HUGGAN: Webb, Hall, Ko deliver on expectations


Karrie Webb


Karrie Webb rips a drive at the 2019 ISPS Handa Women’s Australian Open.



On paper, it was clearly one of the most interesting and attractive groupings on day one of this ISPS Handa Women’s Australian Open. Throw together two members of the world’s top-ten and the women who is perhaps Australia’s greatest-ever golfer and you have the makings of a pretty good spectacle. 


And they didn’t let us down. 


Making as many as 17 birdies between them, all three broke 70. British Open champion Georgia Hall shot 69; defending champion Jin Young Ko got round in 68; and 44-year old Karrie Webb performed like the legend she is en route to 67. 


As ever though, those numbers cannot begin to tell the whole story of a fascinating morning on the west course at The Grange. All three women compiled their scores in markedly different ways, a tribute to their collective ability to really play golf, as well as the constantly probing questions asked by 18-holes that typify all that is good and great about the game in Australia. 


Hall summed it up perfectly. Just after making the most of a good break on the 9th hole – her 18th – where her approach kicked in off the right bunker to maybe ten-feet from the cup, the 22-year old Englishwoman uttered a simple but eloquent tribute to the course’s wonderfully strategic architecture. 


“A lot of holes look wide, but they don’t play wide,” she said.


Indeed, the West course is one that more often calls for positioning rather than brute force, albeit none of the three players looked to be holding back off the tee. What was most instructive, however, was watching each of them figure things out when shots finished in less than ideal spots. Hall, who struggled a little more than her companions in that regard, was especially dextrous. The owner of an exceptional touch, she displayed more than once an uncommon ability from sand. 


Hall has also proved herself to be something of a talisman (woman) for Webb. Last week at the Vic Open, the Australian shot a 65 in her young friend’s company, a round she followed with a disastrous 82. Normal service has been resumed though. While her shots may lack a little of the “zing” and penetration of old, Webb’s full-swing action has retained the oily rhythm and timing that has been perhaps the defining characteristic of her storied career. Add in the sort of canny guile that comes only with vast experience, and any shortcomings are well disguised. Six birdies dotted her card, easily outnumbering a lone bogey at the par-4 6th.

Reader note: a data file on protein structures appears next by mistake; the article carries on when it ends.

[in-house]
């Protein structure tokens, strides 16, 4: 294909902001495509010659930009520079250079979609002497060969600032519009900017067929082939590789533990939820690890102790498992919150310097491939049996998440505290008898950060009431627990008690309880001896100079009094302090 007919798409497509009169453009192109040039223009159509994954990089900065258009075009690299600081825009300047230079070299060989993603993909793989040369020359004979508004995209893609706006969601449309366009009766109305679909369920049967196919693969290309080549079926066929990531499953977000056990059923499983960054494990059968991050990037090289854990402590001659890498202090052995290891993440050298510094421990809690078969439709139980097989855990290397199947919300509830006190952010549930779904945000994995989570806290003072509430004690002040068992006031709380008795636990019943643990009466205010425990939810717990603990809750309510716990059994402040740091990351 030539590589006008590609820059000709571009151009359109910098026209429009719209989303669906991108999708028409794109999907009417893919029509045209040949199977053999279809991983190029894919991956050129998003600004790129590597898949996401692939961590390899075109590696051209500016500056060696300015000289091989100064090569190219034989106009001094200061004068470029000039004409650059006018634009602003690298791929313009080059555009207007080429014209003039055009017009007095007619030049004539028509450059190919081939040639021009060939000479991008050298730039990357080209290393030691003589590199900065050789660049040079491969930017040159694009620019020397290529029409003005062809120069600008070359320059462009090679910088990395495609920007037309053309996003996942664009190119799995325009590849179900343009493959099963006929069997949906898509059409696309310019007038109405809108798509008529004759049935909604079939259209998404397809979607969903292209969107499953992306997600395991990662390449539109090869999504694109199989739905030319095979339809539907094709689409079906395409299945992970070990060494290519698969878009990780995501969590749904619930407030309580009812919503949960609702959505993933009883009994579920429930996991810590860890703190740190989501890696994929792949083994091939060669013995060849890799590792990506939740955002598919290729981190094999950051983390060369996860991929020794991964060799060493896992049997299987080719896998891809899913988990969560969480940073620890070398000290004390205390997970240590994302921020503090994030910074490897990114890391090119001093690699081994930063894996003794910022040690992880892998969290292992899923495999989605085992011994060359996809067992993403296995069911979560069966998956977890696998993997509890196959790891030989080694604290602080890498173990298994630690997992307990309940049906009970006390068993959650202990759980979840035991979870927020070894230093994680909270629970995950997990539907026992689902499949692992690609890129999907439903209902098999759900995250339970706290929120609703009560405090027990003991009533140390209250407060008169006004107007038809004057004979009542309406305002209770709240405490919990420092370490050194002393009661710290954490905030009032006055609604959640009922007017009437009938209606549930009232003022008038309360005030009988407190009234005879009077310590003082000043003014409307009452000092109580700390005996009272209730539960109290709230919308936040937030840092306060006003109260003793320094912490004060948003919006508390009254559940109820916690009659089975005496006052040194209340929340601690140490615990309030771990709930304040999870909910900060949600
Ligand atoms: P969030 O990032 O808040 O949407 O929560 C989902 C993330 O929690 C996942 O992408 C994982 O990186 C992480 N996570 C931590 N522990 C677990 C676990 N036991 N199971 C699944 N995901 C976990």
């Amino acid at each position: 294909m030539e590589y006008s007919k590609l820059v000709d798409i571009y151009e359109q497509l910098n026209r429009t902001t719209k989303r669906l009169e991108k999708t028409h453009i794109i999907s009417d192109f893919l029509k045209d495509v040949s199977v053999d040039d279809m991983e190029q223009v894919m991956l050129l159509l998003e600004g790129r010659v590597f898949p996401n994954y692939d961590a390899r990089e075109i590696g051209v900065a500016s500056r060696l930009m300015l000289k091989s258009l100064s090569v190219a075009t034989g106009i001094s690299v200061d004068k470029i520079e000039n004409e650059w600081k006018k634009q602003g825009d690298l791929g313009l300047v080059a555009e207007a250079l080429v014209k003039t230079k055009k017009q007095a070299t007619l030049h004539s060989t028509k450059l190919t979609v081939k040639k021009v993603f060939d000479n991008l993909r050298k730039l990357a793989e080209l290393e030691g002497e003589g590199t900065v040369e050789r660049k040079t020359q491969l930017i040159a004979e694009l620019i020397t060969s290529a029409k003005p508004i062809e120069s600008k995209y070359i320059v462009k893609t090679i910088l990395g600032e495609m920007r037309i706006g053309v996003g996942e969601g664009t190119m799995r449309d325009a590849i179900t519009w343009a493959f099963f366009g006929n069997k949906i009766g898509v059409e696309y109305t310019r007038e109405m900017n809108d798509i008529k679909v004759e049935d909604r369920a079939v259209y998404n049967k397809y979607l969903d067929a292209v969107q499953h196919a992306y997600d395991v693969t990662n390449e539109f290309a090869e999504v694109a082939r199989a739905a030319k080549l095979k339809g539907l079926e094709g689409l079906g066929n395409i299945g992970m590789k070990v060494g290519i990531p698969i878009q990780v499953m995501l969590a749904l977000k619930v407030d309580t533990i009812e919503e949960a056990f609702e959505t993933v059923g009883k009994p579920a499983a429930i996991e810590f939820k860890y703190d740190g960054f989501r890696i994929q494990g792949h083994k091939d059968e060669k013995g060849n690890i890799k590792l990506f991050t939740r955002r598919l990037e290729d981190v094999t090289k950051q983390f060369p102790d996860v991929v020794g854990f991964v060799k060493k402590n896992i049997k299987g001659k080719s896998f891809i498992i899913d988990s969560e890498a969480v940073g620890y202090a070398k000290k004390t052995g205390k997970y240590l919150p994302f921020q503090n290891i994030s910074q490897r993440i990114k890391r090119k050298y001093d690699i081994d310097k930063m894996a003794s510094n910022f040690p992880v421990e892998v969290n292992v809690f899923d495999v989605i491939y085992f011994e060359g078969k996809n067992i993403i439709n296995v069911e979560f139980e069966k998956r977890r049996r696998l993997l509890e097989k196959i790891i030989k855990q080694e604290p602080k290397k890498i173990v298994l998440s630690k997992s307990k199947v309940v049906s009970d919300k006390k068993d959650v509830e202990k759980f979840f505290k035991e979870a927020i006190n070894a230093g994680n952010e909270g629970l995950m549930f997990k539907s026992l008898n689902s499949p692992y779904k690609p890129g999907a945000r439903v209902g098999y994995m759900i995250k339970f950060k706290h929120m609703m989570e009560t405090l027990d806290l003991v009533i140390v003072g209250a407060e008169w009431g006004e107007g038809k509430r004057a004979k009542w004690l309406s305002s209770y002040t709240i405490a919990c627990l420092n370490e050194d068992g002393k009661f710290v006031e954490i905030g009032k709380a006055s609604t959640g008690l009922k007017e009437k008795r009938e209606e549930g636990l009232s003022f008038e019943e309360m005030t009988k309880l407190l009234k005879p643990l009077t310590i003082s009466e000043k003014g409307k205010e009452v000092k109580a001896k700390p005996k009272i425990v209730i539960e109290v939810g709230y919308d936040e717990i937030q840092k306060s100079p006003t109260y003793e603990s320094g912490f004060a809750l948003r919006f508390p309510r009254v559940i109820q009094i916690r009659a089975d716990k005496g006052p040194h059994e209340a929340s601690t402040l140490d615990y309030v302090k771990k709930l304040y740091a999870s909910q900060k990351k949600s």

“I’m really pleased,” said Webb, a five-time winner of this event. “I got off to a really great start early this morning. I hit some good shots and saw some putts go in, so I felt really comfortable. Things did get a little scratchy through the middle of the round, but I hung in there. And the birdie at the 8th, my second last hole, was a nice way to finish. I made the most of the opportunities I had.”


As for Ko, the message adorning her golf bag – “love God, love People” – perfectly sums up her happy disposition on the course. A beautiful ball-striker, it is easy to see why and how she has become one of the premier players on the LPGA Tour. Like Webb, she made six birdies, comfortably outweighing the two shots she dropped on the par-4 7th and the short 12th. And she too paid a fulsome tribute to the challenge she had just negotiated with such dexterity. 


“Thinking course,” she said in her faltering English. “I had some loose shots on the back nine. But still good – under par. I’m happy.”


With that, Ko was off for what she called a “power nap.” A relaxing notion that was definitely not on Hall’s agenda. Although pleased to have holed some stout par-putts that “kept my round going,” she was unhappy with the tempo of her stroke on left-to-right breakers. So a trip to the practice green was in her near future. But not right away. Adhering to the message tattooed to the inside of her right wrist – “Deep Breath” – Hall was fighting her natural instinct to do things immediately. 


“I tend to do everything too quickly,” she admits. “I make decisions without thinking things through. If I want something I want it that minute. On the course, the tattoo is there to remind me to take my time and not rush. I can sometimes get ahead of myself.”


Not too often though, given her string of strong performances over the past 12 months. Still, the wry smile on the face of her caddie/boyfriend Harry was confirmation enough. Sometimes it seems, Georgia does have to miss her mid-round train.